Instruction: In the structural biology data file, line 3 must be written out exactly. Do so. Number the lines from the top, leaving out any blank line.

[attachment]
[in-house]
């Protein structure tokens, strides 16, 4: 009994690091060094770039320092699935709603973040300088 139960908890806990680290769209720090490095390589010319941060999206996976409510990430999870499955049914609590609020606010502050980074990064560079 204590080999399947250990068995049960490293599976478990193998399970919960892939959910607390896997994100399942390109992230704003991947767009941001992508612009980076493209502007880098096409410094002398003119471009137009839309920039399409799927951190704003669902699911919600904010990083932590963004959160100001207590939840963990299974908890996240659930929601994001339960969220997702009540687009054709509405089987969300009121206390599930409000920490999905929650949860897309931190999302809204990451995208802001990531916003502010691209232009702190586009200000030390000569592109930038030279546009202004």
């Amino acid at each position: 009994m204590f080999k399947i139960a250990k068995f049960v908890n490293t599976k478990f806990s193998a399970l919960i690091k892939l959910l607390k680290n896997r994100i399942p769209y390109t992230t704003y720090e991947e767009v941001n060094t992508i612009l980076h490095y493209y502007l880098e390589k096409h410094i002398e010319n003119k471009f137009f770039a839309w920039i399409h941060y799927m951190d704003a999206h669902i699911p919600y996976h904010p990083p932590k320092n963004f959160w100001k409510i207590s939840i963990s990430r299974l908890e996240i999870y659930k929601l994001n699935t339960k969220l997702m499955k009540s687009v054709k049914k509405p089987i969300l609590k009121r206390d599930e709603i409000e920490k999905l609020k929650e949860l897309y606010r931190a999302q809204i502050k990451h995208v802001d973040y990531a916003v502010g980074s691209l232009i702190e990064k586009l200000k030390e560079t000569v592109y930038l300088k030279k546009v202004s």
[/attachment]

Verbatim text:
């Amino acid at each position: 009994m204590f080999k399947i139960a250990k068995f049960v908890n490293t599976k478990f806990s193998a399970l919960i690091k892939l959910l607390k680290n896997r994100i399942p769209y390109t992230t704003y720090e991947e767009v941001n060094t992508i612009l980076h490095y493209y502007l880098e390589k096409h410094i002398e010319n003119k471009f137009f770039a839309w920039i399409h941060y799927m951190d704003a999206h669902i699911p919600y996976h904010p990083p932590k320092n963004f959160w100001k409510i207590s939840i963990s990430r299974l908890e996240i999870y659930k929601l994001n699935t339960k969220l997702m499955k009540s687009v054709k049914k509405p089987i969300l609590k009121r206390d599930e709603i409000e920490k999905l609020k929650e949860l897309y606010r931190a999302q809204i502050k990451h995208v802001d973040y990531a916003v502010g980074s691209l232009i702190e990064k586009l200000k030390e560079t000569v592109y930038l300088k030279k546009v202004s």